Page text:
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A closer look at the first-time home buyer tax fiasco

In our last post we discussed the importance of calling a Miami tax law attorney if you are contacted by the IRS in relation to a first-time home buyer tax credit. A recent Treasury audit of the IRS revealed that the IRS has needlessly worried thousands of taxpayers by sending out erroneous notices regarding the first-time home buyer tax credit.

In addition to erroneously informing 12,495 recipients of the 2008 tax credit that they did not need to make any payments, the IRS sent notices to 832 dead taxpayers demanding repayments. This is disturbing because deceased taxpayers are not legally required to repay the tax credit.

Over 27,700 taxpayers that were part of the 2009 first-time home buyer program were also not required to pay back the tax credit, but the IRS sent repayment demands to these taxpayers as well. It is unclear how many of these taxpayers contacted tax law attorneys to address the erroneous notices and how many taxpayers needlessly made unwarranted payments.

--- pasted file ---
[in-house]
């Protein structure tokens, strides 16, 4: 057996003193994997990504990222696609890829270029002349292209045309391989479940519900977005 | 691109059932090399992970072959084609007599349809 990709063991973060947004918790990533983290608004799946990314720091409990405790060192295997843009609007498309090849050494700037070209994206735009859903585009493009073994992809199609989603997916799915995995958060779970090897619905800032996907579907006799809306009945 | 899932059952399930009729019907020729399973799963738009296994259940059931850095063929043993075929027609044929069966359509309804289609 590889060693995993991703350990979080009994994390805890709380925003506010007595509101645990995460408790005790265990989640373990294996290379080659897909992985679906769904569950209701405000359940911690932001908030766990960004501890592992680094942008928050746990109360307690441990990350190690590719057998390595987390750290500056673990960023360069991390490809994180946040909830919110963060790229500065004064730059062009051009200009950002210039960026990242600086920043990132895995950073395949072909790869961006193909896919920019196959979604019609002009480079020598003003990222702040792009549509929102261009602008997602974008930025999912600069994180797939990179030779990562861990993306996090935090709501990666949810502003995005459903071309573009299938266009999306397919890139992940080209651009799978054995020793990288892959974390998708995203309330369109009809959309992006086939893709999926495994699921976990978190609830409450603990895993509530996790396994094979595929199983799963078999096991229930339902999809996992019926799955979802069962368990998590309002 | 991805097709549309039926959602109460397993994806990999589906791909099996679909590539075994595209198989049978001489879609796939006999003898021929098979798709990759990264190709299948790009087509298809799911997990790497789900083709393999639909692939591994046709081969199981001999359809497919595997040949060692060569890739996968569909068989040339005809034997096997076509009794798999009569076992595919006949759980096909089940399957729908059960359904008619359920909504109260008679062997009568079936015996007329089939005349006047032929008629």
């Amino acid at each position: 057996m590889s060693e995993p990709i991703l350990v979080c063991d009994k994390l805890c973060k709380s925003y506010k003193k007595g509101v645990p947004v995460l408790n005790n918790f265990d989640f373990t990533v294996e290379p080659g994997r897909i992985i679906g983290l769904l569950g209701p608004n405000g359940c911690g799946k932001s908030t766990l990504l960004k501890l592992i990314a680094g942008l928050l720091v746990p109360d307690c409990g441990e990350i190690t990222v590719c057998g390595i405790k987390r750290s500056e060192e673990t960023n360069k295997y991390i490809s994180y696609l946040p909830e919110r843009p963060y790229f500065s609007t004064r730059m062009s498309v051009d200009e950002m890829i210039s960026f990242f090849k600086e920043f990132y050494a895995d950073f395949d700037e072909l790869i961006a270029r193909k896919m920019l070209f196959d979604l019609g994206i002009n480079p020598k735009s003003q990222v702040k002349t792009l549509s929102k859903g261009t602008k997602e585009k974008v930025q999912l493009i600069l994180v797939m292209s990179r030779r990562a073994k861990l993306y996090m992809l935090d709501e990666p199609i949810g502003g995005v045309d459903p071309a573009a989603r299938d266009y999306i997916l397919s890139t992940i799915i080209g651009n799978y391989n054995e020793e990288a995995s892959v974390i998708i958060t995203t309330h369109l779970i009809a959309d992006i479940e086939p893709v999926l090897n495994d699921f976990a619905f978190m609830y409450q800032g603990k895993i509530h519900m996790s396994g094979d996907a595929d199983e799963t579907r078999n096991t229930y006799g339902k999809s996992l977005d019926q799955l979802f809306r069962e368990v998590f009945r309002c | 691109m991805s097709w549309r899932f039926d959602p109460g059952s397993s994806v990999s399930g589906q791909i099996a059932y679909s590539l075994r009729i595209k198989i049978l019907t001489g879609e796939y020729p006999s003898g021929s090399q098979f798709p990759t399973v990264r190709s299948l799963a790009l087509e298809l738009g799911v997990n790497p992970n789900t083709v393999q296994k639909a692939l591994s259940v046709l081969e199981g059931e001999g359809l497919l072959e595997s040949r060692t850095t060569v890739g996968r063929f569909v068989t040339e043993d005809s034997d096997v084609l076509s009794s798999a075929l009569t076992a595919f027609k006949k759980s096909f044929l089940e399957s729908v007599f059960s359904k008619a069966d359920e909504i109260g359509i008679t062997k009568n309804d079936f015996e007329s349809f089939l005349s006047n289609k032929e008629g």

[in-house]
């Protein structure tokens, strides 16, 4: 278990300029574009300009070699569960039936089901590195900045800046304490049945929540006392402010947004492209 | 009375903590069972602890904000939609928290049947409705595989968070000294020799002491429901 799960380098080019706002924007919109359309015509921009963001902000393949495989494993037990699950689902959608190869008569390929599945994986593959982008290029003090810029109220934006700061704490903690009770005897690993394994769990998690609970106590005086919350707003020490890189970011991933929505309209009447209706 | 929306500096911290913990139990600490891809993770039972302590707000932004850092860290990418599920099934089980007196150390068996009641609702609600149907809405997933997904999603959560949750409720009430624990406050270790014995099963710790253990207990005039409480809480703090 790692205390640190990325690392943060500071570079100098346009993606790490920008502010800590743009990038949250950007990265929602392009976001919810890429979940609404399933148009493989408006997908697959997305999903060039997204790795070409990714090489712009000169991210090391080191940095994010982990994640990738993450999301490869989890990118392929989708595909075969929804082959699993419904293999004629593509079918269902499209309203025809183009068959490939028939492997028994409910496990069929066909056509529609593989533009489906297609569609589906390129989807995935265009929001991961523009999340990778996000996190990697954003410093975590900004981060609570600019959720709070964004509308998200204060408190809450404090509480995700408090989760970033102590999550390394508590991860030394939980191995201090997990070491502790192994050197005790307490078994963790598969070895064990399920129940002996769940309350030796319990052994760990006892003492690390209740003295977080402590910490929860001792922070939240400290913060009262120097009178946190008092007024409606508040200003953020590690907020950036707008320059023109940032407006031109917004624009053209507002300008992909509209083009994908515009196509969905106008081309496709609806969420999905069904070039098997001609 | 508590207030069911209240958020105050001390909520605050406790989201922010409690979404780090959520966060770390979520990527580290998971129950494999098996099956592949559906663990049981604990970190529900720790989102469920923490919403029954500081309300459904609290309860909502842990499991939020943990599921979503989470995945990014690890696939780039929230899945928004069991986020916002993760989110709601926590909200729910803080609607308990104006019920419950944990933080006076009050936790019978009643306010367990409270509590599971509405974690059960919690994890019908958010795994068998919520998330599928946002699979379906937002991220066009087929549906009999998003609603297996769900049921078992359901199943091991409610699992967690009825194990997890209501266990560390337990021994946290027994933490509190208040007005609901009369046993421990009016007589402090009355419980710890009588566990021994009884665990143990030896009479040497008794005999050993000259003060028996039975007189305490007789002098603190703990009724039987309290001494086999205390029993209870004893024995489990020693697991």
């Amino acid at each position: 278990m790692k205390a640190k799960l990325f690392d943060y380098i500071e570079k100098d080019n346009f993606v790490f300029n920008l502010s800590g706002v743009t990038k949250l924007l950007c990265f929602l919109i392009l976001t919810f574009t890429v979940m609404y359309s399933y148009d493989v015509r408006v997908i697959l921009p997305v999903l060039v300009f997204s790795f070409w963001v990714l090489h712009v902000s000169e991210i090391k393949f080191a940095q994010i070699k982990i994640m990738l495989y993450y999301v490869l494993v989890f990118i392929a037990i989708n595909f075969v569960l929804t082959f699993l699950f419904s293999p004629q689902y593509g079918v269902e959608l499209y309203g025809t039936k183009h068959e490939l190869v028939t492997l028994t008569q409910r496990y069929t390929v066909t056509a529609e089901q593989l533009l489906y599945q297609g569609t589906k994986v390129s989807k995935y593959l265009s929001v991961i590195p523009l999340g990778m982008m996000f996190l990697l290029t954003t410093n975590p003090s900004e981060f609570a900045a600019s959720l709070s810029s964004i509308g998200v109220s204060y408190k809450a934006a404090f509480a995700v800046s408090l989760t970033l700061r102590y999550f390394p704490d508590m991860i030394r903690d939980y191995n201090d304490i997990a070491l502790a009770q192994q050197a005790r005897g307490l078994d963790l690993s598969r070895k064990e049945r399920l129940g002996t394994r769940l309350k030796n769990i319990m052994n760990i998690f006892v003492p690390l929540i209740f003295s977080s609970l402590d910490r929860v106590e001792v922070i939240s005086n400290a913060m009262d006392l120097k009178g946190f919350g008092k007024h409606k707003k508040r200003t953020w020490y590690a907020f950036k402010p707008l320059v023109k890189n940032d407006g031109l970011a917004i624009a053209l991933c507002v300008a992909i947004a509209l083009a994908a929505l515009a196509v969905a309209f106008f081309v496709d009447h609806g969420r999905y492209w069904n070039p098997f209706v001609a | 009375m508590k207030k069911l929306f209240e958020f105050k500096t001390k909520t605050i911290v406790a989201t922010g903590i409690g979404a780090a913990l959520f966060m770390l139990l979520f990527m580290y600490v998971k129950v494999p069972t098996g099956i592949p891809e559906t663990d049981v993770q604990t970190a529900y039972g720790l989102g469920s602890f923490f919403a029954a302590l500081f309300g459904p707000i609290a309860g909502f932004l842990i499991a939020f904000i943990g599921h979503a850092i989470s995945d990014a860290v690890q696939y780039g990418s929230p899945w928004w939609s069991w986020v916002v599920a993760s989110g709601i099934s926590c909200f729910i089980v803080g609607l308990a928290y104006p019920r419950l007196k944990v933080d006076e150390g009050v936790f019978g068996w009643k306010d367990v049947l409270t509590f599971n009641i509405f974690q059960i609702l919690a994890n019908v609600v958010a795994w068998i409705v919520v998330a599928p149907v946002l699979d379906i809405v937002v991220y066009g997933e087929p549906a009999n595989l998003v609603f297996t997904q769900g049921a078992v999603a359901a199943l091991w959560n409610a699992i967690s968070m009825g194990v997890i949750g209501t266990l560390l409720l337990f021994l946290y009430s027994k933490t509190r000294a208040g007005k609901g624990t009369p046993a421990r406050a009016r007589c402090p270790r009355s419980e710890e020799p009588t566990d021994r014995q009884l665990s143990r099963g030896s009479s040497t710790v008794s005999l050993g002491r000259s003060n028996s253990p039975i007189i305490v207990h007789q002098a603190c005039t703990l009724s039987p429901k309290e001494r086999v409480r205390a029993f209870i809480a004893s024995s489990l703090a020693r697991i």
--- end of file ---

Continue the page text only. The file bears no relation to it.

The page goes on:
The IRS also failed to send out 18,220 repayment notices to taxpayers who were required to make payments.

There are many contributing factors in the IRS' failure to properly administer this tax credit program. The original version of the credit rules did not require much documentation of home purchases and a vendor that helped process the credits provided incomplete or inaccurate information in over a third of the processed cases. The IRS also seems unable to keep track of taxpayers' current addresses despite receiving yearly income returns from taxpayers.

Source: The Los Angeles Times, "More problems are found with home buyer tax credits," Nov. 6, 2011